Another day, another dollar, kids. My life as a barefoot, carefree, wind in my hair Malibu-an was not to be. Georgia Power called and said, “Bitch, don’t try us.”
Also, in a moment of profound insanity, I promised my friend’s kids (ten and eleven) that I would take them to Six Flags (among other idiotic promises I can’t believe I made) on their spring break, which started on Saturday. Although I am the queen of canceling plans, there’s no way I could or would do that to children. If you’ve ever been a disappointed kid, you know how it feels. So I took the little jerks to Six Flags, and it wasn’t as heinous as I thought it was going to be. The lines weren’t that long and the kids were funny enough and the weather was pretty pleasant. Aside from spending a bazillion dollars on hamburgers, it was a fun day.
On Sunday I steam-cleaned my floors to prepare for my upcoming move, and I was able to coax them into a little child labor in exchange for some ice cream and Ariana Grande. This magical combo doesn’t just work on kids, though. I’m also highly likely to do most things if Rocky Road and Ariana Grande are involved. Tomorrow, I promised to take them swimming at Chastain Park, and I just… I don’t remember why I made these promises! Was I drunk?! In a really optimistic mood?! I think because when I made them April seemed so far away that it was almost in the abstract. Well, April’s here and it’s time for me to pay up, I guess. It’s really not that bad except for the initial realization that I have to get out of bed and put on pants on my day off. Everything else after that is a breeze. But public pools? God help me.
Okay, I’ve gotta get back to work. Much to my chagrin, electricity ain’t free.
My best friend’s birthday was Christmas day. Eight of us planned a trip to Maui to celebrate. I don’t necessarily care for tropical vacations (give me a snowy hill and a snowboard, please), but I love Hawaii. It’s so, so, so beautiful. Everywhere you look there’s just jaw-dropping scenery. I’ve been walking around with my mouth open for twenty-four hours. Hawaii really is paradise. That was extremely cliché. When I was a kid, I always thought I’d be a really cool adult who always said really cool things, but…nope.
Yesterday we went snorkeling. The water, the fish–everything was in technicolor. How are all the colors so bright here?! We also went whale watching. A whale jumped out of the water like ten feet in front of me. I thought my heart would explode out of my chest it was pounding so hard! To see a living thing so enormous that it looks like it could swallow you whole is pretty thrilling.
Guys, I’m not going to lie to you–I felt really close to nature yesterday. Like so close that I felt mad guilt for wanting to eat seafood. And then mad guilt for actually eating seafood. And now I feel mad guilt for telling you that I had the best scallops and ahi of my life last night. But I’m eating fruit this morning to hopefully mitigate some of this contrition I feel! There’s a line in a Fiona Apple song that I love that says, “Can’t take a good day without a bad one/don’t feel just to smile til I’ve had one…” and I never feel her more on that than when I’m doing things like sitting in paradise making myself feel guilty.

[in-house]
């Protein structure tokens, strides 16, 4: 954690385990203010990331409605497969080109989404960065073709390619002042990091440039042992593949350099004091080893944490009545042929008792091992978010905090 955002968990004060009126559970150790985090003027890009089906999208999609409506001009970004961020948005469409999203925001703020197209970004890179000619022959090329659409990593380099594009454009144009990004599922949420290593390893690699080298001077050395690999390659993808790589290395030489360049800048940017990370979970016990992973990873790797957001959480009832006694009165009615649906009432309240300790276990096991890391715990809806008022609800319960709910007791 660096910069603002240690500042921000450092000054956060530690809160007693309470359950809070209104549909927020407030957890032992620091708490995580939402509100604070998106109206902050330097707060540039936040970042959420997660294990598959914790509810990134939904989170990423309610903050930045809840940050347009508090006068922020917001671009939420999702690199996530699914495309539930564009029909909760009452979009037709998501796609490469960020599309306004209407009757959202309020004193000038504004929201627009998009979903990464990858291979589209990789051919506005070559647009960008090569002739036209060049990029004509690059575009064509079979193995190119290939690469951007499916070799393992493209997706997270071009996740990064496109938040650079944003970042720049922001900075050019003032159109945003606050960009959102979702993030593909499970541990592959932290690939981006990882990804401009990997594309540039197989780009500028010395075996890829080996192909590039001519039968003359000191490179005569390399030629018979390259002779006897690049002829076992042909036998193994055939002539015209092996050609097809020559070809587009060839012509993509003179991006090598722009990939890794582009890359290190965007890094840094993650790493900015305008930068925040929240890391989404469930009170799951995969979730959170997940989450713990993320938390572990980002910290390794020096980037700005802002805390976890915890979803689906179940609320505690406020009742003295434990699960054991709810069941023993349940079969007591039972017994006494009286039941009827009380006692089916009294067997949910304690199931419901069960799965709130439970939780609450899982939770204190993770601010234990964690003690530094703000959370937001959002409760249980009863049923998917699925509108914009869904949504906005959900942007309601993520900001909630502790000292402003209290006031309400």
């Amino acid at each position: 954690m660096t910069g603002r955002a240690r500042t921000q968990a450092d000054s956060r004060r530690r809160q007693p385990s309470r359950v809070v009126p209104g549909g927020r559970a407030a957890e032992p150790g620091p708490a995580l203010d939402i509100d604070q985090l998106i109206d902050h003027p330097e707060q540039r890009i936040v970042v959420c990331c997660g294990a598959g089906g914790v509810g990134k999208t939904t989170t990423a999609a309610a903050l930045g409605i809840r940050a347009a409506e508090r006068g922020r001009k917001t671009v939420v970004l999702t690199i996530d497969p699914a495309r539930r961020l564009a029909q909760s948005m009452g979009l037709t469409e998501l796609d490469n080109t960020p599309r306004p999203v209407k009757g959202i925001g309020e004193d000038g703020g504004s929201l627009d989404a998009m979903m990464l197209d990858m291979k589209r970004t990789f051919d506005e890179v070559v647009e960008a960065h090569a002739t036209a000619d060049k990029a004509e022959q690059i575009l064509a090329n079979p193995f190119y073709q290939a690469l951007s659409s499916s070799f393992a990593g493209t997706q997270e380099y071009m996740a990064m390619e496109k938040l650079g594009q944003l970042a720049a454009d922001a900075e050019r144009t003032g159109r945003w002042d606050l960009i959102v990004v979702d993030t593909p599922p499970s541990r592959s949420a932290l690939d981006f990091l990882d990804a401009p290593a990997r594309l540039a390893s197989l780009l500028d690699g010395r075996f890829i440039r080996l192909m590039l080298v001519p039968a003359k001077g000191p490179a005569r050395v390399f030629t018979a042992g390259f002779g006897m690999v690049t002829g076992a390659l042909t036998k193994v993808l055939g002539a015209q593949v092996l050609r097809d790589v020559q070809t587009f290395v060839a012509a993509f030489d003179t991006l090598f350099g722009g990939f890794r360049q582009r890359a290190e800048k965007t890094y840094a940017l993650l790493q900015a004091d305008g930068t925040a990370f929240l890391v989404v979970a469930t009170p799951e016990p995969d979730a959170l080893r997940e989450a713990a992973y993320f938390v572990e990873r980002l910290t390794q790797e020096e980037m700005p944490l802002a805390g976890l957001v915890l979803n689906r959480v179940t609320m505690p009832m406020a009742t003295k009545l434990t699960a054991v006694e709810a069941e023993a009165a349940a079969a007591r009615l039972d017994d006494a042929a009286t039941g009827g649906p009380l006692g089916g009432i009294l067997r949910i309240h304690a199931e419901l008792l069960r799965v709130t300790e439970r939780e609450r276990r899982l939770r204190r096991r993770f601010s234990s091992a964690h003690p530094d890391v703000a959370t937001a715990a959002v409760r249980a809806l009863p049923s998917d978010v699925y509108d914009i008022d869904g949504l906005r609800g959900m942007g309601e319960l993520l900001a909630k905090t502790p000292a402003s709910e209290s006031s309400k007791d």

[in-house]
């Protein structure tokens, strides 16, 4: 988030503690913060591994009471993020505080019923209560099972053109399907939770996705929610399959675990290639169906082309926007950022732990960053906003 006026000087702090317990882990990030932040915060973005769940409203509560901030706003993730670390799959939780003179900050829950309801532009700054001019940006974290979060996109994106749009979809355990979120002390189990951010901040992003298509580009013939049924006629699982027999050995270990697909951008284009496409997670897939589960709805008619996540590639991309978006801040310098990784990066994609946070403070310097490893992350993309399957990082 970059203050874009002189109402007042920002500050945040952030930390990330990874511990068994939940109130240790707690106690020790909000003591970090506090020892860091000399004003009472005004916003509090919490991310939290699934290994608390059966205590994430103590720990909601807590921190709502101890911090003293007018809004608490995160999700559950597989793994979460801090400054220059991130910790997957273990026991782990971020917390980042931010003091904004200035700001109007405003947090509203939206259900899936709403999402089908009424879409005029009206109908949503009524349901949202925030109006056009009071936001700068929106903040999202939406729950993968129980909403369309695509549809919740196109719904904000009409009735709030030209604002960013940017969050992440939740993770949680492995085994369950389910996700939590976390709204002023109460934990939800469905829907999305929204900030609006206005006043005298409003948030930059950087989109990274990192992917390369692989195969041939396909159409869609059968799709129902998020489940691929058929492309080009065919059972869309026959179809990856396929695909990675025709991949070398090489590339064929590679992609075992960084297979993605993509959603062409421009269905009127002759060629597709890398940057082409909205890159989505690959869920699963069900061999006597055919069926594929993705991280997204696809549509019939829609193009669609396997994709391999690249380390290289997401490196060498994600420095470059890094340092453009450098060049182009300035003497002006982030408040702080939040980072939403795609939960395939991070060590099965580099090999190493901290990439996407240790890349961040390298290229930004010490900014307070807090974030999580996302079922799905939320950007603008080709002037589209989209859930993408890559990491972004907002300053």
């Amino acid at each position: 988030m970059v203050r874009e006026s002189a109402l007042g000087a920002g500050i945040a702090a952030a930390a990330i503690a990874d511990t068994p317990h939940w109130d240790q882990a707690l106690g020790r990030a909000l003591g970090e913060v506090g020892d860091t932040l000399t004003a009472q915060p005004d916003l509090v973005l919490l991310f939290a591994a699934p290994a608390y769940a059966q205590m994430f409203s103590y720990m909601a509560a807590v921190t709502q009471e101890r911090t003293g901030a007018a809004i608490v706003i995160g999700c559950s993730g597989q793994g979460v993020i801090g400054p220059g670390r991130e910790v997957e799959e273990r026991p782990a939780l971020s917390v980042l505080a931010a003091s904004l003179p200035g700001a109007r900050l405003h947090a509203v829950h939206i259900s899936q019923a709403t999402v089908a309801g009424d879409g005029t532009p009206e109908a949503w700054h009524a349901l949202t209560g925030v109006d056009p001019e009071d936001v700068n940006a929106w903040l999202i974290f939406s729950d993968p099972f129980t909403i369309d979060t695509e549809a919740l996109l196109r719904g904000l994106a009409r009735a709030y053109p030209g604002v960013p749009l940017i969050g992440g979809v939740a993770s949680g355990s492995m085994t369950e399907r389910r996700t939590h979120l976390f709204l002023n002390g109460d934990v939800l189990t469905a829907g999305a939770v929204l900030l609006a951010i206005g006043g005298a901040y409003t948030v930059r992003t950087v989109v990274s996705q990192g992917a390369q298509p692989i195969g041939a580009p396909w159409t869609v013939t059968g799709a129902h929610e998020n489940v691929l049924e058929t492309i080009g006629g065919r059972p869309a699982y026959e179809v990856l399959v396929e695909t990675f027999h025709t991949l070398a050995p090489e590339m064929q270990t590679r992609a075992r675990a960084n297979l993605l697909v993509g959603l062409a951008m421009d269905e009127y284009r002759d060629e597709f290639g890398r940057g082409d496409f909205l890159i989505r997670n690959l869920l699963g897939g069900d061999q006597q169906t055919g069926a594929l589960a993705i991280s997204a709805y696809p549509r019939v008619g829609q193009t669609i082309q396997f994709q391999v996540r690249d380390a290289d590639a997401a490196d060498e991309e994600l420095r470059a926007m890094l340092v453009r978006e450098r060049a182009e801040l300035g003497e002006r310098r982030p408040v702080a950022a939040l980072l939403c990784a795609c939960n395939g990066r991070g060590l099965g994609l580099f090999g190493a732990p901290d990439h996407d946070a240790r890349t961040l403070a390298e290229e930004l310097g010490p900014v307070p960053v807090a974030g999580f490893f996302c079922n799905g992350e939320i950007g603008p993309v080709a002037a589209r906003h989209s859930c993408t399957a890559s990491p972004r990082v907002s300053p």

Today there are no scheduled plans except to find shaved ice and food trucks and maybe float on my back in this glorious salt water and watch the clouds pass by overhead with all of these jerks that I love so much. I guess I can withstand a little guilt for a day like that.
A hui hou!
Isn’t it crazy just how many things can change in five years? Like somewhere in the course of just living, we form long term bonds that weren’t there before, we say goodbyes that were never anticipated, relationships change and strengthen or they change and fall apart, we have big career failures and overwhelming career triumphs. There are personal coups and collapses. We learn wonderful and scary things about ourselves and about our friends and about the world. We have little moments of humanity, of meanness, of pettiness, of valor. We fall in love. We learn what love is and what it isn’t. We become better friends. Better citizens. How can one predict all of that?
I did all of the above in the last five years. I lost my grandma, which was crushing. But what a wonderful stroke of luck to have been her granddaughter and to have had her as long as I did. I lost a friend to cancer and was racked with grief. But how lucky I am to have memories of her that make me swell with laughter.
I’ve had new successes and made lovely new friends in the last five years, but I’m very thankful for the things that have stayed the same, too. My best friends. My family. My ride or dies. They helped me rip out my first gray hair and then helped me laugh about it when it grew back. They talked me through grief and heartache and wanted the best for me. They’ve celebrated my accomplishments. They’ve been reliable, they’ve been truthful, they’ve been loyal.
I am very lucky.
I’ve got a birthday coming up, kids. I have a markedly different life than I did five birthdays ago; some of it sad but the overwhelming majority of it so good that I couldn’t have dreamed it up five years ago had you asked me to.
Cheers to another five.